W3C home > Mailing lists > Public > public-html@w3.org > November 2008

Re: An HTML language specification

From: Boris Zbarsky <bzbarsky@MIT.EDU>
Date: Fri, 21 Nov 2008 14:52:02 -0500
Message-ID: <49271162.6070702@mit.edu>
To: "Philip TAYLOR (Ret'd)" <P.Taylor@Rhul.Ac.Uk>
CC: "public-html@w3.org" <public-html@w3.org>

Philip TAYLOR (Ret'd) wrote:
> Maciej Stachowiak wrote:
>> HTML5 is indeed defined in prose, unlike many other languages where 
>> important normative requirements are delegated to a DTD or schema.
> Hardly "delegated", Maciej : a DTD or schema is a formal
> language, ideal for (and indeed, intended for) such applications.
> Prose, being natural language, would be considered by
> many to lack the rigour necessary for such a task.

Odd.  I could have sworn that there were people (NOT Maciej, mind you, 
so I'm not sure why you're attacking him on this issue) clamoring for a 
normative natural-language definition of HTML on this list.  They don't 
seem to be happy with the idea of an informative natural-language guide.

That said,

> It may well be beneficial to /supplement/ the DTD or
> schema by prose, to aid its comprehension by those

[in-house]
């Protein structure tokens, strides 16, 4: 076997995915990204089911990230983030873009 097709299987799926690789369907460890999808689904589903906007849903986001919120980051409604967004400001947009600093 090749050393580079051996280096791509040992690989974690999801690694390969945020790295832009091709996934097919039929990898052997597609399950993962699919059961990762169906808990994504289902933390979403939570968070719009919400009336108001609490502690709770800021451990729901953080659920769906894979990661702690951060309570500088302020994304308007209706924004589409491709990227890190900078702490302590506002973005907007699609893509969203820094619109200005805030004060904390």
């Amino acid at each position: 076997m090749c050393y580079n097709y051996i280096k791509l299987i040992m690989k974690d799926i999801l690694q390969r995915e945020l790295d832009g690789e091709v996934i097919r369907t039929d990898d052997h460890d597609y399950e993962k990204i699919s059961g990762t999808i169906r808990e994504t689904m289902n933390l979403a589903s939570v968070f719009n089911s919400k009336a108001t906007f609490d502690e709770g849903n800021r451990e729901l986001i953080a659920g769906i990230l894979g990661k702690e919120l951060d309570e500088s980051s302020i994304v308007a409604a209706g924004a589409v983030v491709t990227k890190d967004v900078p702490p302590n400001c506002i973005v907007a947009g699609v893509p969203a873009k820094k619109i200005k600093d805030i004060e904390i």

> unfamiliar with the formal language

In practice, specifications that use a DTD or schema (or any other 
machine-readable syntax description) then use natural language for three 

1)  Informative content, as you describe
2)  Additional normative restrictions that are too complex to express
     in the DTD or schema language involved.
3)  (rarely) Restrictions that need to be subtracted from the ones
     defined in the DTD or schema, but only in conditions
     too complex to describe in the DTD or schema.

Clearly option 2 is preferable to option 3.  ;)  Option 2 is also 
preferable to not having the normative descriptions at all.

And in practice, as an implementor, I've found that one has to read all 
the normative prose very carefully due to item (2) above, so the 
benefits of a machine-readable syntax description are largely lost: just 
because something satisfies the machine-readable description doesn't 
mean it's valid.  At the same time, the readability of prose is also 
lost, of course.  In some ways, a syntax that has a machine-readable 
part but also a natural-language part is harder to understand and 
implement than one that's defined entirely one way or entirely the 
other.  Of course one does have to be very careful with the 
natural-language thing.

Received on Friday, 21 November 2008 19:52:49 UTC

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